Frequently Asked Questions
Q. "What type of vent do these tankless water heaters require?"
A. These tankless water heaters require Category III stainless steel vent only.
Q. "Is it possible to drain a tankless water heater to prevent freeze damage when not in use?"
A. Yes. Simply drain both lines 'to' and 'from' the unit. As long as there are no check valves in the way, that should drain the water from the unit. To guarantee that there is no water in the unit, we recommend two drain valves - one before and one after the unit - as well as blowing air through the water line.
Q. "I would like to convert my natural gas tankless heater to be able to use LPG (propane) gas instead. Do you offer a conversion kit?"
A. Sorry, but we don't. Even if we could, we probably wouldn't, as in most cases it is not a good idea to convert one type of gas for another. Burners can be different, orifices, etc. Not only is the BTU rating different for these two gases, but also the heat of the flames and a number of other factors. We simply do not wish to sell ("profit from") something that might create a non-safe environment.
Q. "I live in an area where it freezes, what can I do to protect the heater from freezing?"
A. We recommend you use the TK-TV03 exhaust backflow prevention kit to prevent cold air from entering the vent and causing the heat exchanger to freeze.
Q. "If these units don't have a tank, how do they know when to turn on?"
A. These tankless water heaters have a flow switch built into them. When you turn on the hot side of a faucet the water begins moving. Once the water is traveling at minimum flow rate for the heater, the flow switch will turn on the gas or electricity.
Q. "What's the difference between a conventional flue and a direct vent?"
A. A conventional flue is what most people are familiar with. It typically consists of a double-wall flue pipe going from the top of the heater through the roof, venting outside. The fixture draws its combustion air from the space around it (utility room, garage, hallway, etc.). A direct-vent unit on the other hand, both vents and draws its combustion air through a specially designed pipe from the outside via an adjacent wall.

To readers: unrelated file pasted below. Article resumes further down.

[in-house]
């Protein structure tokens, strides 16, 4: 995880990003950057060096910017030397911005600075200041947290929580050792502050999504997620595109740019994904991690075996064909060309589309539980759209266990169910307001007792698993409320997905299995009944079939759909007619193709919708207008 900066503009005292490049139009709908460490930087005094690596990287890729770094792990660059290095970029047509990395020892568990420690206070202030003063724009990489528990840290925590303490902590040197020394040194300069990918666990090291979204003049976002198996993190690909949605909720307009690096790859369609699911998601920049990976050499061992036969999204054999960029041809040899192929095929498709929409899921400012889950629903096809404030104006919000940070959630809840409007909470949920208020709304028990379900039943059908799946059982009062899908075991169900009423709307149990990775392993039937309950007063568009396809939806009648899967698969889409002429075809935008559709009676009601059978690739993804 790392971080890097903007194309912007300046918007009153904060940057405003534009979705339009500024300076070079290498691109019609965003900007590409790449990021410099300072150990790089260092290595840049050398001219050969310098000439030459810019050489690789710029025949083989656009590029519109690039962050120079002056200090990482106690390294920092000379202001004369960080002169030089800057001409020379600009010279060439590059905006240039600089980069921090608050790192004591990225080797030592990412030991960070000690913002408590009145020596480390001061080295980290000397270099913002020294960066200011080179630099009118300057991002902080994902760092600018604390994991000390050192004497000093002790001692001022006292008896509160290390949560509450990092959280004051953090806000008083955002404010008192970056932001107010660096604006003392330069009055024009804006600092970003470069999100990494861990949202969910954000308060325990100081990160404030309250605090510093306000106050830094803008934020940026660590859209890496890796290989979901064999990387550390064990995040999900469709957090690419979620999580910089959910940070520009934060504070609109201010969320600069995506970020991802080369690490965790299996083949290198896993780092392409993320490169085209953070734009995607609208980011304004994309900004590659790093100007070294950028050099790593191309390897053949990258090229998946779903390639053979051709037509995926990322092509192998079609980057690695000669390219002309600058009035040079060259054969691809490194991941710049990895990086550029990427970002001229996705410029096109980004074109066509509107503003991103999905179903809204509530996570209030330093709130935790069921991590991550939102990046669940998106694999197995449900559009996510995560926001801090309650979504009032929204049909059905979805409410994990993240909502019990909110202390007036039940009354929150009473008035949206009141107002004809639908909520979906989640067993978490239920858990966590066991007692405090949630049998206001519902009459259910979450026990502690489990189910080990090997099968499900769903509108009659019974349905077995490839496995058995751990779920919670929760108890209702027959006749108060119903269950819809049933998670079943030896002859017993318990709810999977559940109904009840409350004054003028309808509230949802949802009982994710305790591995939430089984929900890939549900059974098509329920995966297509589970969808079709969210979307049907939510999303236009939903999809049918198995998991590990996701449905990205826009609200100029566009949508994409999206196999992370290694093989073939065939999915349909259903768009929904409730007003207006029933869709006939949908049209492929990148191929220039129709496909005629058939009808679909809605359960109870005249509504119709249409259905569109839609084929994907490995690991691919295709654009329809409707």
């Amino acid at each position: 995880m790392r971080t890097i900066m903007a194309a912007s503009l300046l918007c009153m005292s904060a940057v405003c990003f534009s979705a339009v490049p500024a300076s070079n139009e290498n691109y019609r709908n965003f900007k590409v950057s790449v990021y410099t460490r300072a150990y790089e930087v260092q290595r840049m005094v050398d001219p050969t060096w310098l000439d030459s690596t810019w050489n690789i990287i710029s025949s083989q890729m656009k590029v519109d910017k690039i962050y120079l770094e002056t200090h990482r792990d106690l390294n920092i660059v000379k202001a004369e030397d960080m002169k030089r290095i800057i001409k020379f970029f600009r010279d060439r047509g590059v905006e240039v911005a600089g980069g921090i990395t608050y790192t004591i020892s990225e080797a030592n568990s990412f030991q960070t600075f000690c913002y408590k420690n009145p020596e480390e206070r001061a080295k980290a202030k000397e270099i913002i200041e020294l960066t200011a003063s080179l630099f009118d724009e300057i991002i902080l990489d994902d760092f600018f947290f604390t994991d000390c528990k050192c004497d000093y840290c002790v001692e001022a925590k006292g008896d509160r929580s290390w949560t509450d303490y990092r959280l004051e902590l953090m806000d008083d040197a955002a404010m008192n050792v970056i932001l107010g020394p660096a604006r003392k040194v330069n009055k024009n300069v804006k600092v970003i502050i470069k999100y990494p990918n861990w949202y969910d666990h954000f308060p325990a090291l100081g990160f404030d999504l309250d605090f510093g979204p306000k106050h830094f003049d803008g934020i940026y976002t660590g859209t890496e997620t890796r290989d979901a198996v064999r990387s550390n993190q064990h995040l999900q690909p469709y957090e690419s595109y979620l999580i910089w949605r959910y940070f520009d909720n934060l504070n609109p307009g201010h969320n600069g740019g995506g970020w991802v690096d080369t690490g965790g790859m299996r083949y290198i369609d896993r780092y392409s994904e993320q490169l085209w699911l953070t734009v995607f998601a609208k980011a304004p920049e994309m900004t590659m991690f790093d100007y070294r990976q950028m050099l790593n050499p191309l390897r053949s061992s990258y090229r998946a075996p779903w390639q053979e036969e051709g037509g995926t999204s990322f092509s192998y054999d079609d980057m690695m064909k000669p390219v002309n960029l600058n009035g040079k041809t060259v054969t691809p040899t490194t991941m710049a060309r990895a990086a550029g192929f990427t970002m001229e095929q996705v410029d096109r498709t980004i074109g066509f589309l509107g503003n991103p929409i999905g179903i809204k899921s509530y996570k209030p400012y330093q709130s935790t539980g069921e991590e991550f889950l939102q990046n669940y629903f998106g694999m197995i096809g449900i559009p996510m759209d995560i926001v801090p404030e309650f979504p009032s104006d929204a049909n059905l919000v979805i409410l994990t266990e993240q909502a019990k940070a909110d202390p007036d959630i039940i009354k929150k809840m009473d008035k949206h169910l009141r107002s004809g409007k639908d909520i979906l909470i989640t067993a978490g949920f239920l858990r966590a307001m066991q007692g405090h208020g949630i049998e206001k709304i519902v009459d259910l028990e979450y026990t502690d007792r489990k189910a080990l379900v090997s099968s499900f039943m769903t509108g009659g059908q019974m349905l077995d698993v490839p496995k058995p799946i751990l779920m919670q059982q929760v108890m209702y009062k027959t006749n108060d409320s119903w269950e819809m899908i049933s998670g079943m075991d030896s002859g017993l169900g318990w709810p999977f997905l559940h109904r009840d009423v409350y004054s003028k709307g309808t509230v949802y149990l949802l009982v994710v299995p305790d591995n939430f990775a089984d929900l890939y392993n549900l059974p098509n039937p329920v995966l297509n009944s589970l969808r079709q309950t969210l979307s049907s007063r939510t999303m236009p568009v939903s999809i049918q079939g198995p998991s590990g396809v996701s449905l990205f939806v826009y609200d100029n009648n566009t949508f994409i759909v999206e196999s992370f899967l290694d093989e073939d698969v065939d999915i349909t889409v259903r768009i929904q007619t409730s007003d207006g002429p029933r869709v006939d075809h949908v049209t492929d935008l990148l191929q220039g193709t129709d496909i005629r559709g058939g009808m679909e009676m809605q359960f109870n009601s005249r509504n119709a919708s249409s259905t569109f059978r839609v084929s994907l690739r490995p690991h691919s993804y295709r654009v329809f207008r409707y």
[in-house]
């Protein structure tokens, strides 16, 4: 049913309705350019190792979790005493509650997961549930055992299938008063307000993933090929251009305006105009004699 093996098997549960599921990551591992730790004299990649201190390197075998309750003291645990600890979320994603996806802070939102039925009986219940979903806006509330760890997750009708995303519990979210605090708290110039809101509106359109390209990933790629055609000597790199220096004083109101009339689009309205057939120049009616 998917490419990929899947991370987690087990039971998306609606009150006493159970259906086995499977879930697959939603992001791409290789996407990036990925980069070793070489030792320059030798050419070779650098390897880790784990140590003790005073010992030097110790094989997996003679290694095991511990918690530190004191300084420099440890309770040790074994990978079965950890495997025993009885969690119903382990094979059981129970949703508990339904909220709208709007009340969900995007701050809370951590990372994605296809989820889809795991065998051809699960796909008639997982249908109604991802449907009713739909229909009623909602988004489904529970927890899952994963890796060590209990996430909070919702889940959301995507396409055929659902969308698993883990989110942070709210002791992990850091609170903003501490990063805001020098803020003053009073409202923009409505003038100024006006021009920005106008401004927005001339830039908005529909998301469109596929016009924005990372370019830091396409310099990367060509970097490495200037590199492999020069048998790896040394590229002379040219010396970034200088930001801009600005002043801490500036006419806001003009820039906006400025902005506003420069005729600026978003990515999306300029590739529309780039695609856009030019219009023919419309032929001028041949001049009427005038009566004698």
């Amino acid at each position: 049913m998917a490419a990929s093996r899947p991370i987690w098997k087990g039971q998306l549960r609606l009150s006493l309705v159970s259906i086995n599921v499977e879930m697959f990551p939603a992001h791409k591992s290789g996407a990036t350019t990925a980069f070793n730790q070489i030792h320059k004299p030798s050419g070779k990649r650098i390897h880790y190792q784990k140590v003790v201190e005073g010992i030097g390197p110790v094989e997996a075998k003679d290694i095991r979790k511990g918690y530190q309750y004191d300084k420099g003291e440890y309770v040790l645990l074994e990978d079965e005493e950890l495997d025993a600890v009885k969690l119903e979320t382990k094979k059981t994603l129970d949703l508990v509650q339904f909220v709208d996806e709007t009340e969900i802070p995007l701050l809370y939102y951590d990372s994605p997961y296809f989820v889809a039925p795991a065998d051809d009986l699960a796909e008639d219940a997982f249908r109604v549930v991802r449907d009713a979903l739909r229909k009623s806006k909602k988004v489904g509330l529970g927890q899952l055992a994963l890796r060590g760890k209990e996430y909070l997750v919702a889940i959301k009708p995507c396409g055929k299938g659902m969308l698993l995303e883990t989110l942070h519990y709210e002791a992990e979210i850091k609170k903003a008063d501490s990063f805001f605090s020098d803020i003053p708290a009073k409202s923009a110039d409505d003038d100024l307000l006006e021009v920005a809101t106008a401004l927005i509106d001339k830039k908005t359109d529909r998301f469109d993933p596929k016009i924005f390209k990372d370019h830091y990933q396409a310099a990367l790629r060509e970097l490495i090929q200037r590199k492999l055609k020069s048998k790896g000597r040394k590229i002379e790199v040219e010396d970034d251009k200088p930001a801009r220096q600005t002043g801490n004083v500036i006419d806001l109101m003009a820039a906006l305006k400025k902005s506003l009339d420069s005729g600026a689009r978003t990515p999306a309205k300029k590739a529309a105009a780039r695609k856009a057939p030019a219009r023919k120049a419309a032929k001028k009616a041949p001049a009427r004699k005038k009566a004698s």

Q. "Your products specify the 'temp. rise' based on the GPM flow; what do you mean by this?"
A. Temperature rise is the amount the heater raises the temperature of the incoming water, based on the flow rate shown of that water.
Q. "Will a tankless water heater save me money on my utility bills?"
A. Yes, however, the amount of savings will depend on the type of fuel used to heat the water. Usually electricity is more expensive than propane, and propane is usually more expensive than natural gas. In most cases you and the environmemnt will benefit from a tankless water heater.
Q. "Can I use PVC to vent gas tankless water heaters?"
A. No. The temperature of the exhaust is too high to safely use PVC as venting material. We never recommend PVC as venting even where the ideal exhaust temperatures would technically allow it due to a much higher incident of dangerous issues associated with PVC venting on poorly-maintained gas tankless water heaters.
Q. "I'm hearing a lot about lead-free these days. What does that have to do with plumbing products and how does the new lead-free legislation affect me?"
A. Basically, the laws implemented Jan. 1st, 2014 require plumbing products that come in contact with drinking water to be "essentially lead free" (less than 0.25% weighted average). For further information about how the law determines what is "lead free", rules regarding which plumbing products must be "lead free", and who these laws will affect, please view our page.